What’s the secret to Fluke’s success? You only need to look at what the Fluke 101 can’t do. Fluke’s budget meter doesn’t measure current. If you ever look inside a meter, you’ll usually find two fuses, one for measuring Amps and the other for all the other functions on the scope. There’s quite a bit of engineering that goes into the current measurement of a meter, and when it goes wrong you have a bomb on your hands. Fluke engineers rather intelligently dropped current measurement from this budget meter, allowing them to save that much on their BOM.

There’s an impressive amount of data collected by [joeqsmith] and the other contributors in this thread, but don’t use this to decide on your next budget meter; This is more of an interesting discovery of how to make a product that meets specs: just cut out what can’t be done with the given budget.

Wind Tunnel Testing Now Available To The Common Man

DIY Wind Tunnel

If you are in the market for a DIY wind tunnel the folks over at have got you covered. They have done a great job documenting how they built their own wind tunnel. Most of the structure is made of plywood with the test chamber is made of plexi-glass so that the operator can visually observe what is happening during a test. A common gable-mount fan provides the air flow, you may have one installed in your attic to keep it cool. The only non-widely available components are the force sensors that feed data to a computer for logging.

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Introducing: Hackaday Projects

Today Hackaday is launching a new site that furthers our goal of being a Virtual Hackerspace. Now you can host your own hacks and builds in a place truly worthy of what we’re all about. We present to you: Hackaday Projects.

What’s so great about it? It has a dark theme, just like the blog! Actually, the awesome of the new site is a combination of what’s already available and what we have planned. First and foremost, the site has been built from the ground up with open data in mind. This means you own what you create on Hackaday Projects. You can export your work, delete it, and use a public API to extend the usefulness of the data. Secondly, we have a range of different tools which are extremely easy and quick to use, but allow rich styling and presentation when you need it. Want to see what we mean? Go check out the NFC Voting Rig that was at The Gathering.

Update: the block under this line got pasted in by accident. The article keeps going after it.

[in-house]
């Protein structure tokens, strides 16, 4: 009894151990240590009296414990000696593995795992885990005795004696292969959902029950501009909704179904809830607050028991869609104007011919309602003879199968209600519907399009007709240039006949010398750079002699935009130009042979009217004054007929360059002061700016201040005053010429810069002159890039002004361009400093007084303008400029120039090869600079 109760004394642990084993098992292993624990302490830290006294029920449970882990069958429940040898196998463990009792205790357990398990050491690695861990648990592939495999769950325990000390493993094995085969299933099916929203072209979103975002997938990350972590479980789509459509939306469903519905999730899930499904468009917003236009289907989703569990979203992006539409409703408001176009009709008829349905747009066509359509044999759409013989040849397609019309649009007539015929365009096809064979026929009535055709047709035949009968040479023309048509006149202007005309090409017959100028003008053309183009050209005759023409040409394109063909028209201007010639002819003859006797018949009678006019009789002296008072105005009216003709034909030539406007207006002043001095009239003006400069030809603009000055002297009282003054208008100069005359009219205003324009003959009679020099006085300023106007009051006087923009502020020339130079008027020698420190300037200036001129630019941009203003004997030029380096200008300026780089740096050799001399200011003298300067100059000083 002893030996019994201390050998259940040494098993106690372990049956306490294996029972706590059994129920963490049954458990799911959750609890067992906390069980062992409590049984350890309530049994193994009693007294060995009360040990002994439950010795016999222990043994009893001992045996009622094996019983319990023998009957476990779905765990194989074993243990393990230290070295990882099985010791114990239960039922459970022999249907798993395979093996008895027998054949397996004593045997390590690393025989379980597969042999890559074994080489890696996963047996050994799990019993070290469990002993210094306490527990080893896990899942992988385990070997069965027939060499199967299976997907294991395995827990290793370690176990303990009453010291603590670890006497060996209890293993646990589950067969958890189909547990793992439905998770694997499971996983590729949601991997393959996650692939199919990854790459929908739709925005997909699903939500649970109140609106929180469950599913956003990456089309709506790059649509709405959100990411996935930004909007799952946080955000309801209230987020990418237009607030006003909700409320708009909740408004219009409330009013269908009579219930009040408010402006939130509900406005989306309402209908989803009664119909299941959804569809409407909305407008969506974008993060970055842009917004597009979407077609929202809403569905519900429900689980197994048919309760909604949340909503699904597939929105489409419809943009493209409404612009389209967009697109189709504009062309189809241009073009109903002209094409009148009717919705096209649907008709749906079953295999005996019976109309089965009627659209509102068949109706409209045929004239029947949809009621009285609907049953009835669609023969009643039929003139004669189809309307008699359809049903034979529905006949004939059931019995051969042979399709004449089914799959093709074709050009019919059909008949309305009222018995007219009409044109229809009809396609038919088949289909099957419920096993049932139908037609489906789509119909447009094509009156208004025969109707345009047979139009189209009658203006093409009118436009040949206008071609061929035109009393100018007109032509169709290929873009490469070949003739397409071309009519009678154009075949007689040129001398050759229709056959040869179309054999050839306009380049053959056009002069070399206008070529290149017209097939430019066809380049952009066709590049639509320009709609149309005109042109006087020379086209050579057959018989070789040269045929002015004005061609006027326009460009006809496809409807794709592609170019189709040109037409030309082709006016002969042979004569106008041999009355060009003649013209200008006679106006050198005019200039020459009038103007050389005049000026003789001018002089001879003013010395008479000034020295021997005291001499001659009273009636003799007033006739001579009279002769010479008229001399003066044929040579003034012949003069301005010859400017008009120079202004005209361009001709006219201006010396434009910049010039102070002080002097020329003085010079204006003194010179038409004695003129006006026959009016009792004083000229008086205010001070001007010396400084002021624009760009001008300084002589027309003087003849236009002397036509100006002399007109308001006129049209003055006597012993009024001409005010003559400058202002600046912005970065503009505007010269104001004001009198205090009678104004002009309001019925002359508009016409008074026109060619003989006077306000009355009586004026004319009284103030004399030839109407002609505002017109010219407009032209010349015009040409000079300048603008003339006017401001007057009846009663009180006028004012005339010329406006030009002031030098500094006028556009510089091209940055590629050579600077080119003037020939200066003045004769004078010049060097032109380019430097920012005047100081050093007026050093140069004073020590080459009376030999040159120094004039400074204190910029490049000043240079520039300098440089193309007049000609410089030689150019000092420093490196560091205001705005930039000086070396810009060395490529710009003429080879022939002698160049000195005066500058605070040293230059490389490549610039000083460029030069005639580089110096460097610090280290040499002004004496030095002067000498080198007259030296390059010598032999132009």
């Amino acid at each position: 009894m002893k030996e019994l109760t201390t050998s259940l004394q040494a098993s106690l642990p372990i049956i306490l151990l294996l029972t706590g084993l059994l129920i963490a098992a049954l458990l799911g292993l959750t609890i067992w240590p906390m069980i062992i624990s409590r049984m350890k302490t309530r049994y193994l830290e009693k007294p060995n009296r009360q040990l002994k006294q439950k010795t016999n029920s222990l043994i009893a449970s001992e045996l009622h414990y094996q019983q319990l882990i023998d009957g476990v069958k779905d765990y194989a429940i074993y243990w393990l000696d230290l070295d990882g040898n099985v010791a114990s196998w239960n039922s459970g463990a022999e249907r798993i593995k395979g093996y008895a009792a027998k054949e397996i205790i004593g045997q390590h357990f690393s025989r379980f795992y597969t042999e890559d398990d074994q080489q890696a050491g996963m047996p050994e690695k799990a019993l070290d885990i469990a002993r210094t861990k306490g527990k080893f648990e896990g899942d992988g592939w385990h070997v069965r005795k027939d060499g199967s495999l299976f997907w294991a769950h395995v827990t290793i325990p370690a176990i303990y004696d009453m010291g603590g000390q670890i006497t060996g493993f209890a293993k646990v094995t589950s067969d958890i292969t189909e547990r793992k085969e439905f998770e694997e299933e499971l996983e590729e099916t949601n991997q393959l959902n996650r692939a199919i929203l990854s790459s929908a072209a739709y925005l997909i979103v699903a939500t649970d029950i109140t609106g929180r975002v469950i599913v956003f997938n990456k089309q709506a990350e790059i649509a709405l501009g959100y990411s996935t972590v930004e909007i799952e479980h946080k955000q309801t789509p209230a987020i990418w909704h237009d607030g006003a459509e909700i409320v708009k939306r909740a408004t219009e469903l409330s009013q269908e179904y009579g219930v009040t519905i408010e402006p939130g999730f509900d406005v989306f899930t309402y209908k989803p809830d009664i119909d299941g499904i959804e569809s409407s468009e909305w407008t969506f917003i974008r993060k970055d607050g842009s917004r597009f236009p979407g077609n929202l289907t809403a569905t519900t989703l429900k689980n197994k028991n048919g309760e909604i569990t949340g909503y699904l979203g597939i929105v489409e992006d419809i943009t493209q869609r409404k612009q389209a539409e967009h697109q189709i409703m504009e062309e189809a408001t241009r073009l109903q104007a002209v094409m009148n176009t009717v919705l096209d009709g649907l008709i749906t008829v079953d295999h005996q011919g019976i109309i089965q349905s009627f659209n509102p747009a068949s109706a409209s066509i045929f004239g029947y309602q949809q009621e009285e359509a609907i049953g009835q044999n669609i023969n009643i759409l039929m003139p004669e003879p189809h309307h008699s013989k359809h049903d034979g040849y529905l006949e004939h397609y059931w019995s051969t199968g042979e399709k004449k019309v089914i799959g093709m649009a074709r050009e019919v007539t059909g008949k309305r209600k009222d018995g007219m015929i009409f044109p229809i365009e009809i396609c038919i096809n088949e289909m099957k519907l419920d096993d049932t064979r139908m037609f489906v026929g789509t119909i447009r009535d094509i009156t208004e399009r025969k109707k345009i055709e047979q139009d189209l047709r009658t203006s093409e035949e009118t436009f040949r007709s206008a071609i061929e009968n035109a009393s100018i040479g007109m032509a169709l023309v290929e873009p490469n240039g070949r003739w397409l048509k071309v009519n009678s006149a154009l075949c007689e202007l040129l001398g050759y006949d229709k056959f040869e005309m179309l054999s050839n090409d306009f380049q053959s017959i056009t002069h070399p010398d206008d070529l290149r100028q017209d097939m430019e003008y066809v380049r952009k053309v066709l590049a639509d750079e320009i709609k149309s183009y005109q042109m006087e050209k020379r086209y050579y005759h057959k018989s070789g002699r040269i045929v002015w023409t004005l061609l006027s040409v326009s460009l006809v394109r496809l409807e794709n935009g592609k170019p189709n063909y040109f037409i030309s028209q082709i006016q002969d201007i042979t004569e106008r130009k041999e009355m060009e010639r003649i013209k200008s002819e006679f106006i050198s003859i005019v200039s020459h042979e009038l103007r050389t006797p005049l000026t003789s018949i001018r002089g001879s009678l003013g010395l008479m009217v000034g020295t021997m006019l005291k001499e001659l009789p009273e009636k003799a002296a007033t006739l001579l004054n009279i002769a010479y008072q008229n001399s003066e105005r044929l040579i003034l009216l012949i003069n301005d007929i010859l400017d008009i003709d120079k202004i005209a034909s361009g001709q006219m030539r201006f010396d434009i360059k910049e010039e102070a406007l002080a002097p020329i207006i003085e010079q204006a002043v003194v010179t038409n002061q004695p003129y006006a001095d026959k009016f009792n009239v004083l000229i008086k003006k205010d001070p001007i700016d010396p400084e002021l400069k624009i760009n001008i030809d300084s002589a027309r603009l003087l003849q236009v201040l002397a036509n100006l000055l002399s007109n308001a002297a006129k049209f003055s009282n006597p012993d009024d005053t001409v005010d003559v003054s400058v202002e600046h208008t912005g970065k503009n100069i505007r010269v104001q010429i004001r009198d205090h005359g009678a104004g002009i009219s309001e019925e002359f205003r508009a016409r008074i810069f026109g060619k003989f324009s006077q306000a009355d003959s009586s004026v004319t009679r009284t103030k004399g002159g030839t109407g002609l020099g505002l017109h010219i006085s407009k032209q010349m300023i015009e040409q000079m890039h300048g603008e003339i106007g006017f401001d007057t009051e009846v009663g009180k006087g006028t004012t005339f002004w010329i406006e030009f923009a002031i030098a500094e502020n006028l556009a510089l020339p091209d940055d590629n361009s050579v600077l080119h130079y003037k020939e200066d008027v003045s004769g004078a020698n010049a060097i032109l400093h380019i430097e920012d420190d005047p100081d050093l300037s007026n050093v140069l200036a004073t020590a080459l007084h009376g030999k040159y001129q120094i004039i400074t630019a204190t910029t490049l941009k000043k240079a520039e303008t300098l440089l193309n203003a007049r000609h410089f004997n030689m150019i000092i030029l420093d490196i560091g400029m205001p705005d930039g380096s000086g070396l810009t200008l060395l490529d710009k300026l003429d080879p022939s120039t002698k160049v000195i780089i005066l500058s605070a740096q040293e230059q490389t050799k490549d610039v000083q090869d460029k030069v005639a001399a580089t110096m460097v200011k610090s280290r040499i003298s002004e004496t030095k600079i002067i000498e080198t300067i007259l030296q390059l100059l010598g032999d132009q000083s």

Where do we go from here? A huge part of that is up to you. We need Hackaday readers to get in there and tell us what works, what doesn’t work, and what needs to be added. Are you up to the task? Request your alpha testing invite now and guide Hackaday Projects to be the hosting site the Hackaday community has always dreamed about!

Stress testing robots…with baseball bats


When you are working on constructing the first Cyberdyne Systems Model 101 prototype a super-robust robotic arm, you’ve got to test it somehow, right?

You probably recognize the robot being abused in the video below, as we have talked about the construction of its hand once once before. The German Aerospace Center has been working on the DLR Hand Arm System for some time now, and are obviously really excited to show you how their design performs.

In case you are not familiar, the arm you see there uses 52 different motors, miniaturized control electronics, and a slew of synthetic tendons to behave like a human arm – only much better. The system’s joints not only provide for an incredible amount of articulation, they are specially designed to allow the unit to absorb and dissipate large amounts of energy without damaging the structure.

We think that any human would be hard pressed to retain their composure, let alone be able move their arm after suffering a blow from a baseball bat, yet the robot arm carries on just fine. It’s awesome technology indeed.